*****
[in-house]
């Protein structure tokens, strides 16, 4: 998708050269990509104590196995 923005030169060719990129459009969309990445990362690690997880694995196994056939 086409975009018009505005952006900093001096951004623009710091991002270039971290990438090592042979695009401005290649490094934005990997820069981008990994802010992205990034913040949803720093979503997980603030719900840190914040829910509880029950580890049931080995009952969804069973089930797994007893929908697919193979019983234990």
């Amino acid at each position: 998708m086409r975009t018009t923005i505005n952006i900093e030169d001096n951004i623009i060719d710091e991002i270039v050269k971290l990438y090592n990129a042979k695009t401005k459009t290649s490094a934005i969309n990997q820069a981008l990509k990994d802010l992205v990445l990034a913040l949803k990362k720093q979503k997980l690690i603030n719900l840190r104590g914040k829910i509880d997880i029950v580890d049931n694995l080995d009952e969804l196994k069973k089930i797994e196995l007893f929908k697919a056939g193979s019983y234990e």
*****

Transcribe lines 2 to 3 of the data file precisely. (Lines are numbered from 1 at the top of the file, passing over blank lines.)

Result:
């Protein structure tokens, strides 16, 4: 998708050269990509104590196995 923005030169060719990129459009969309990445990362690690997880694995196994056939 086409975009018009505005952006900093001096951004623009710091991002270039971290990438090592042979695009401005290649490094934005990997820069981008990994802010992205990034913040949803720093979503997980603030719900840190914040829910509880029950580890049931080995009952969804069973089930797994007893929908697919193979019983234990």
């Amino acid at each position: 998708m086409r975009t018009t923005i505005n952006i900093e030169d001096n951004i623009i060719d710091e991002i270039v050269k971290l990438y090592n990129a042979k695009t401005k459009t290649s490094a934005i969309n990997q820069a981008l990509k990994d802010l992205v990445l990034a913040l949803k990362k720093q979503k997980l690690i603030n719900l840190r104590g914040k829910i509880d997880i029950v580890d049931n694995l080995d009952e969804l196994k069973k089930i797994e196995l007893f929908k697919a056939g193979s019983y234990e």